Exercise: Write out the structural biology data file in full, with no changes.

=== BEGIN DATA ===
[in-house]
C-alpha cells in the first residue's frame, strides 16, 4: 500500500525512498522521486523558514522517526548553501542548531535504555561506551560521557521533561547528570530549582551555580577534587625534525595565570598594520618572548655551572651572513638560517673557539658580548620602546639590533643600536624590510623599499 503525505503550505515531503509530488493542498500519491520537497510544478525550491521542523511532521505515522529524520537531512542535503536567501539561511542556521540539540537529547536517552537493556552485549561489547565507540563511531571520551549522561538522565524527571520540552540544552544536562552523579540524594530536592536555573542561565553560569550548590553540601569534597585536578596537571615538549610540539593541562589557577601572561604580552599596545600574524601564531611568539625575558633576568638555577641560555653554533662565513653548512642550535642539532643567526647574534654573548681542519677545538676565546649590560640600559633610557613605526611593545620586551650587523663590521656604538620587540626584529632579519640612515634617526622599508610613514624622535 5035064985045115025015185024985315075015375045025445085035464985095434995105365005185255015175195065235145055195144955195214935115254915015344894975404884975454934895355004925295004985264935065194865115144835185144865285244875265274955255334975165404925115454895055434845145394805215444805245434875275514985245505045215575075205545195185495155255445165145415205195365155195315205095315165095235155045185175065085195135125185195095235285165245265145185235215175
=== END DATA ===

[in-house]
C-alpha cells in the first residue's frame, strides 16, 4: 500500500525512498522521486523558514522517526548553501542548531535504555561506551560521557521533561547528570530549582551555580577534587625534525595565570598594520618572548655551572651572513638560517673557539658580548620602546639590533643600536624590510623599499 503525505503550505515531503509530488493542498500519491520537497510544478525550491521542523511532521505515522529524520537531512542535503536567501539561511542556521540539540537529547536517552537493556552485549561489547565507540563511531571520551549522561538522565524527571520540552540544552544536562552523579540524594530536592536555573542561565553560569550548590553540601569534597585536578596537571615538549610540539593541562589557577601572561604580552599596545600574524601564531611568539625575558633576568638555577641560555653554533662565513653548512642550535642539532643567526647574534654573548681542519677545538676565546649590560640600559633610557613605526611593545620586551650587523663590521656604538620587540626584529632579519640612515634617526622599508610613514624622535 5035064985045115025015185024985315075015375045025445085035464985095434995105365005185255015175195065235145055195144955195214935115254915015344894975404884975454934895355004925295004985264935065194865115144835185144865285244875265274955255334975165404925115454895055434845145394805215444805245434875275514985245505045215575075205545195185495155255445165145415205195365155195315205095315165095235155045185175065085195135125185195095235285165245265145185235215175